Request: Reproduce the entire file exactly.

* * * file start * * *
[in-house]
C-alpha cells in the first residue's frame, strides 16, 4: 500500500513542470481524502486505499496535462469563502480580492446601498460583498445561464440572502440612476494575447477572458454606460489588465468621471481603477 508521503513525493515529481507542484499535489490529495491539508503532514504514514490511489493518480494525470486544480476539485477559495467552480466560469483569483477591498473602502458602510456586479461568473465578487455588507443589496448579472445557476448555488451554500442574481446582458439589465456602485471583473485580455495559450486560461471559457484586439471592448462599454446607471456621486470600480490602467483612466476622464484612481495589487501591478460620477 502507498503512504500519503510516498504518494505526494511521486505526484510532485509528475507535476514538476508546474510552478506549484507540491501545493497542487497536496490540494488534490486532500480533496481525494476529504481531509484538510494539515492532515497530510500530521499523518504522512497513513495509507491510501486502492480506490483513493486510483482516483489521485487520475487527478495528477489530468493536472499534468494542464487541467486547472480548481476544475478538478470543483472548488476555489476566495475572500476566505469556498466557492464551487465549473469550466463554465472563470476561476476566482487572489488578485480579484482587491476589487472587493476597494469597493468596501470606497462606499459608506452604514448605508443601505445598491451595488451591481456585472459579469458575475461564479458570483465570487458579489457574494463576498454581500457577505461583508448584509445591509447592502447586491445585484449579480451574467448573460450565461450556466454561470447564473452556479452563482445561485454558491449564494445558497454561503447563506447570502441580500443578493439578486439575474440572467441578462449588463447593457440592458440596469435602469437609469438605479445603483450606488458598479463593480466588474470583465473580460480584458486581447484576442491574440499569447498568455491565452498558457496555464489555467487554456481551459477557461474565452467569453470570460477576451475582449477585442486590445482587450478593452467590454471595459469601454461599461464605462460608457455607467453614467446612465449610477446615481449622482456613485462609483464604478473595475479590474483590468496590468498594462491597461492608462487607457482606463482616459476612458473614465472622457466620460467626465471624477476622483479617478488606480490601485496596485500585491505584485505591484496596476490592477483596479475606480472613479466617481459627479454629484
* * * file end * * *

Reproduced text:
[in-house]
C-alpha cells in the first residue's frame, strides 16, 4: 500500500513542470481524502486505499496535462469563502480580492446601498460583498445561464440572502440612476494575447477572458454606460489588465468621471481603477 508521503513525493515529481507542484499535489490529495491539508503532514504514514490511489493518480494525470486544480476539485477559495467552480466560469483569483477591498473602502458602510456586479461568473465578487455588507443589496448579472445557476448555488451554500442574481446582458439589465456602485471583473485580455495559450486560461471559457484586439471592448462599454446607471456621486470600480490602467483612466476622464484612481495589487501591478460620477 502507498503512504500519503510516498504518494505526494511521486505526484510532485509528475507535476514538476508546474510552478506549484507540491501545493497542487497536496490540494488534490486532500480533496481525494476529504481531509484538510494539515492532515497530510500530521499523518504522512497513513495509507491510501486502492480506490483513493486510483482516483489521485487520475487527478495528477489530468493536472499534468494542464487541467486547472480548481476544475478538478470543483472548488476555489476566495475572500476566505469556498466557492464551487465549473469550466463554465472563470476561476476566482487572489488578485480579484482587491476589487472587493476597494469597493468596501470606497462606499459608506452604514448605508443601505445598491451595488451591481456585472459579469458575475461564479458570483465570487458579489457574494463576498454581500457577505461583508448584509445591509447592502447586491445585484449579480451574467448573460450565461450556466454561470447564473452556479452563482445561485454558491449564494445558497454561503447563506447570502441580500443578493439578486439575474440572467441578462449588463447593457440592458440596469435602469437609469438605479445603483450606488458598479463593480466588474470583465473580460480584458486581447484576442491574440499569447498568455491565452498558457496555464489555467487554456481551459477557461474565452467569453470570460477576451475582449477585442486590445482587450478593452467590454471595459469601454461599461464605462460608457455607467453614467446612465449610477446615481449622482456613485462609483464604478473595475479590474483590468496590468498594462491597461492608462487607457482606463482616459476612458473614465472622457466620460467626465471624477476622483479617478488606480490601485496596485500585491505584485505591484496596476490592477483596479475606480472613479466617481459627479454629484